Not in my house: Amazon's unencrypted devices a sitting target, cybersecurity experts say

Amazon's decision to leave Fire tablet customers' data out in the open is a bad idea, no matter the reason.

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Updates to the software behind the Amazon Fire don't support encryption of the tablet. Cybersecurity experts say that's a terrible move.

James Martin/CNET

There's a ruckus in the tech world over encrypting mobile devices. No, it's not about Apple's battle to protect user data. This time, it's Amazon's decision not to.

The news landed like a record scratch Thursday, when security industry heavyweights gathered at the RSA conference in San Francisco heard Amazon plans to stop protecting the data customers store on its tablets and other devices with a technology called encryption.

The change might have merely brought about head scratching and odd looks any other day, but the past couple of weeks, encryption has been front and center as Apple slugs it out with the US government on the front pages of the world's newspapers.

The battle is whether Apple should help the FBI hack into an encrypted phone. Apple says if it's forced to help the FBI, the resulting methods will weaken the more than 1 billion iPhones and iPads used around the world.

Simply put, Amazon's choice flies in the face of security fundamentals, experts at the RSA conference said.

James Carder, an executive at cybersecurity LogRhythm, said Amazon just lost a customer, particularly for its newly updated voice controlled device called the Amazon Echo. "I'm not buying it," he said, adding the company's move makes hackers' work far easier.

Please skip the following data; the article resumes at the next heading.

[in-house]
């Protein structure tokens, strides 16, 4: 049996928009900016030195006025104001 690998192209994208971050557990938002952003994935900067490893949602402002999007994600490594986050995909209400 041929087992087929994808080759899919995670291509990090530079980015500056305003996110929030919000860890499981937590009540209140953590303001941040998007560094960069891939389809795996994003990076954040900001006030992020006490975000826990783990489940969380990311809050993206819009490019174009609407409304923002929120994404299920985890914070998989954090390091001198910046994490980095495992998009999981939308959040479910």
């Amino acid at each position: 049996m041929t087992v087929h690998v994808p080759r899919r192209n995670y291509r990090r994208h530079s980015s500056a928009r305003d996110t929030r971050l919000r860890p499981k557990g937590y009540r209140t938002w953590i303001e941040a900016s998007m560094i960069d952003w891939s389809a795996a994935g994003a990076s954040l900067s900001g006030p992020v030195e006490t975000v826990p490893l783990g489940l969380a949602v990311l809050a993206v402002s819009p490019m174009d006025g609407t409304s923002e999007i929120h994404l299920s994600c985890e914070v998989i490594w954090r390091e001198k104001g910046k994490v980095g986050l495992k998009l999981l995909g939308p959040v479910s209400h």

An Amazon spokeswoman said the company removed some business-oriented features from its devices "that we found customers weren't using." Regardless, "all Fire tablets' communication with Amazon's cloud meet our high standards for privacy and security including appropriate use of encryption." She didn't respond to follow-up questions asking whether any encryption at all is supported by the updated software.

Speaking at the same luncheon as Carder, retired Marine Corps Gen. Peter Pace said a serious national debate over the role and importance of encryption needs to occur. "And," he added, "the Bill of Rights needs to be front and center."

Pace said he learned through his work in the military that not even the US can defend against the most sophisticated hacking tools out there. So, he's not in a hurry to make data more vulnerable.

"My bias is that encryption is the best way to ensure privacy," he said.

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